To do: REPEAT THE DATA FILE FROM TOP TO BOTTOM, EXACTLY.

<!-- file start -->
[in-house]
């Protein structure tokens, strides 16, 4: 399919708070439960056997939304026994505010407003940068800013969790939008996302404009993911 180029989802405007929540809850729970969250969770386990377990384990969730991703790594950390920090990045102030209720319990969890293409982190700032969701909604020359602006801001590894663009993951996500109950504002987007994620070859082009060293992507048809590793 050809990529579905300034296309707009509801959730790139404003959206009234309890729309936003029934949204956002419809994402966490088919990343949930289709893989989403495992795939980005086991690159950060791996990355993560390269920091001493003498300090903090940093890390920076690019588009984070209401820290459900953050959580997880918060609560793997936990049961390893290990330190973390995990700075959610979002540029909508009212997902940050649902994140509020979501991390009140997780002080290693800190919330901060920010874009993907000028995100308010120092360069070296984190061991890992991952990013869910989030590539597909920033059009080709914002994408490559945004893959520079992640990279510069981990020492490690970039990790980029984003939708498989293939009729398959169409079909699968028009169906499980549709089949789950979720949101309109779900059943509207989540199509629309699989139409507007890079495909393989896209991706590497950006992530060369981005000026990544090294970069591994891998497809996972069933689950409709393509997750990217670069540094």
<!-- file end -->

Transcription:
[in-house]
């Protein structure tokens, strides 16, 4: 399919708070439960056997939304026994505010407003940068800013969790939008996302404009993911 180029989802405007929540809850729970969250969770386990377990384990969730991703790594950390920090990045102030209720319990969890293409982190700032969701909604020359602006801001590894663009993951996500109950504002987007994620070859082009060293992507048809590793 050809990529579905300034296309707009509801959730790139404003959206009234309890729309936003029934949204956002419809994402966490088919990343949930289709893989989403495992795939980005086991690159950060791996990355993560390269920091001493003498300090903090940093890390920076690019588009984070209401820290459900953050959580997880918060609560793997936990049961390893290990330190973390995990700075959610979002540029909508009212997902940050649902994140509020979501991390009140997780002080290693800190919330901060920010874009993907000028995100308010120092360069070296984190061991890992991952990013869910989030590539597909920033059009080709914002994408490559945004893959520079992640990279510069981990020492490690970039990790980029984003939708498989293939009729398959169409079909699968028009169906499980549709089949789950979720949101309109779900059943509207989540199509629309699989139409507007890079495909393989896209991706590497950006992530060369981005000026990544090294970069591994891998497809996972069933689950409709393509997750990217670069540094």